02 13 2015.

this valentine’s day: love yourself

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It’s Friday. My rest day. Rest days lately have felt like a treat. I used to feel like they were undeserved or unnecessary – but I’ve been enjoying them. Even better, my rest days now come with an assignment: to write myself a love note. (Spoiler: it’s really tough to write amazing things about yourself.) But since I love challenges and love, I’m all about this.

And tomorrow is Valentine’s Day! While I think it’s fantastic that we devote a holiday to showing love to our significant others, I think we, in general, show far too little love for ourselves. In honor of my rest day assignment and also Valentine’s Day, I’ve decided to finish and publish a piece that has been sitting in my drafts for four months.

love you, too

For a really long time, I’d been uncomfortable with the way that I looked. It was never at the forefront of my mind, not something that consumed me or something that was important enough to talk about – but it was there. I enjoyed photography because it took the focus off of me, allowed me to see the beauty in other things and people, and kept me from being in front of the camera. Photoshoots with friends growing up always involved me putting on way too much makeup and editing down a set of 200+ photos to one or two that I was okay with – after it went through Photoshop.

That’s just how I felt about myself. I kind of thought that it was normal. People all around me complained about their bodies being “too fat,” “too thin”, “too tall”, “too short,” “too ugly,” “too hairy,” “too bald.” Everyone was too something. It was totally abnormal to be happy with yourself, or if you were, you hid it.

I’d go to the beach and only take my shirt and shorts off right before I’d get in the water. I’d sleep on my back at night in hopes that my stomach would shrink into itself. I once heard that a neighbor of ours would sleep with saran-wrap wrapped around her torso to suck things in – as everyone else spoke negatively, all I could think was that’s a good idea. I’d wash my hands in the public restroom but never dare to look up in the mirror – I didn’t want anyone else to think that I was admiring this body that was “not worth the admiration.”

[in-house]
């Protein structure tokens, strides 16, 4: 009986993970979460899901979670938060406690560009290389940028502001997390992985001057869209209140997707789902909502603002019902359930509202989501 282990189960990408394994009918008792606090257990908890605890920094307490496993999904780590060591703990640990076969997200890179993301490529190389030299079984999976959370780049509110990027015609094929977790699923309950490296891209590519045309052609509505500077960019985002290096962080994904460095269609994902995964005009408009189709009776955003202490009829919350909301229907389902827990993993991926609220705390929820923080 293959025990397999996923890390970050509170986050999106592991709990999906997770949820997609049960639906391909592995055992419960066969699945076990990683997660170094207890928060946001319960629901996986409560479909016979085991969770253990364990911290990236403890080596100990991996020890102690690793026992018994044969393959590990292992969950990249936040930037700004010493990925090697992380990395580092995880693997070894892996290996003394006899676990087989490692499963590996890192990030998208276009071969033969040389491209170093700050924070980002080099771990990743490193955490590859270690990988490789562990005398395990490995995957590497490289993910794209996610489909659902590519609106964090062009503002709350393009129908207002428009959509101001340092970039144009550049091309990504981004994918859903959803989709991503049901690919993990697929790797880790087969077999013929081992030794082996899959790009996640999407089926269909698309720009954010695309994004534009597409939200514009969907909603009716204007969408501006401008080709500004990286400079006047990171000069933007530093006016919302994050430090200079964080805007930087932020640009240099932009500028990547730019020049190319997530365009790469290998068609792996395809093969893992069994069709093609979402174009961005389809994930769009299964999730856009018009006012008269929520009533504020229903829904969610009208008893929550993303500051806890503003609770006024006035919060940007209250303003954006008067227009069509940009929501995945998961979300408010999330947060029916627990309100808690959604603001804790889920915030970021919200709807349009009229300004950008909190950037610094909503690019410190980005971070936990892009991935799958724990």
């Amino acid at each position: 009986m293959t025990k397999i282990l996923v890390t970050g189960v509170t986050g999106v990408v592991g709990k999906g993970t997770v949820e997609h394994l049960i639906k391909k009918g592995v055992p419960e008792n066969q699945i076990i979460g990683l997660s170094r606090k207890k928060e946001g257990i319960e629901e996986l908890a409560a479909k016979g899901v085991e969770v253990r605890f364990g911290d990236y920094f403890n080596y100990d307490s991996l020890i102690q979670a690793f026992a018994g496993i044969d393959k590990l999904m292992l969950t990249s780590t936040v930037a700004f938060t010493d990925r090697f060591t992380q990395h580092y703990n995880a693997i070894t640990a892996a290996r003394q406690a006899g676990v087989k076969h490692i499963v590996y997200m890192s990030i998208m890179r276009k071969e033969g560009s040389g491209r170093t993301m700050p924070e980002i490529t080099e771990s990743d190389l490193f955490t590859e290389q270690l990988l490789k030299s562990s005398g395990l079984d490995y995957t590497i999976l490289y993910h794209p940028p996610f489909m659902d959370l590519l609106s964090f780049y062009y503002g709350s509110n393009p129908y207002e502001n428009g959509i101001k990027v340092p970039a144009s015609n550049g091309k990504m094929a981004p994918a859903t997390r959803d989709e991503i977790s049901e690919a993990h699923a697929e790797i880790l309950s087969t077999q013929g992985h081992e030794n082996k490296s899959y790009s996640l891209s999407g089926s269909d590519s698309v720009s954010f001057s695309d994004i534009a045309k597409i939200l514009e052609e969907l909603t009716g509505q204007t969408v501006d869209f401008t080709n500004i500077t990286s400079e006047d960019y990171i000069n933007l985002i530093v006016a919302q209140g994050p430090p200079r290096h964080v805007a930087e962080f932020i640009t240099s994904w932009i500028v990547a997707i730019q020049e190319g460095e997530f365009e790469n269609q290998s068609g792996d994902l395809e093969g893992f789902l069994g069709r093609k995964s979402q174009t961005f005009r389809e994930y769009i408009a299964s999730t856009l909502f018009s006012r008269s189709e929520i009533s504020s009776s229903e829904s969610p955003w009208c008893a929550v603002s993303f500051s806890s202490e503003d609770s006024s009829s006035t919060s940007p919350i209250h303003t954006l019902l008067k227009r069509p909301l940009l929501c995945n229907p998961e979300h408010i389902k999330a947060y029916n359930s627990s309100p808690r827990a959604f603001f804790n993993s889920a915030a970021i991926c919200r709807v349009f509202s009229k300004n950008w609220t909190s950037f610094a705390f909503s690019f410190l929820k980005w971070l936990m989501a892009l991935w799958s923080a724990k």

Losing those 15 pounds has been a miracle for me. Sure, I lost some chub, but I don’t actually look all that different from my heavier self. The biggest change has happened in my head. Granted, I knew this change was coming about slowly, but it still comes as a shock when I realize how long it’s been since I felt uncomfortable in my body. Sure, I have bad days – days where I eat or drink too much and it reflects physically. Days where I break out and have to pull out the makeup. Days where I’m just in a bad mood!

But… I’m happy with myself. I realize, in retrospect, that losing the weight wasn’t really what I was after – though it was my goal at the time. I was never looking for a specific number on the scale. I was never hoping to fit into a certain clothing size. I was looking to be happy. I was looking to love myself. I was looking to prove that I could conquer something. Losing weight was a test.

Now, when I see a picture of me that I dislike, I don’t hate myself for it. I can accept that it’s just a horrible photo, not a reflection of who I am or what work I have left to do.

My legs that I always thought were so small and frail-looking: can carry me up 6,000-ft mountains and down the street 13.1 miles – and later this year, 26.2! I love my legs.

My stomach that rolls up when I sit: can endure (without complaint) feasts of popcorn and calisthenic ab torture.

My arms that were never worth phoning home about: can do pushup after pushup after pushup!

My wide, spherical face: can smile bigger than the best of them, has a dimple and looks like a Raymond face.

This is my body.


1 Comment

  1. Kelsey, you are and always have been beautiful inside and out. I love your passion for life and your willingness to share this with others. You are inspiring to me!

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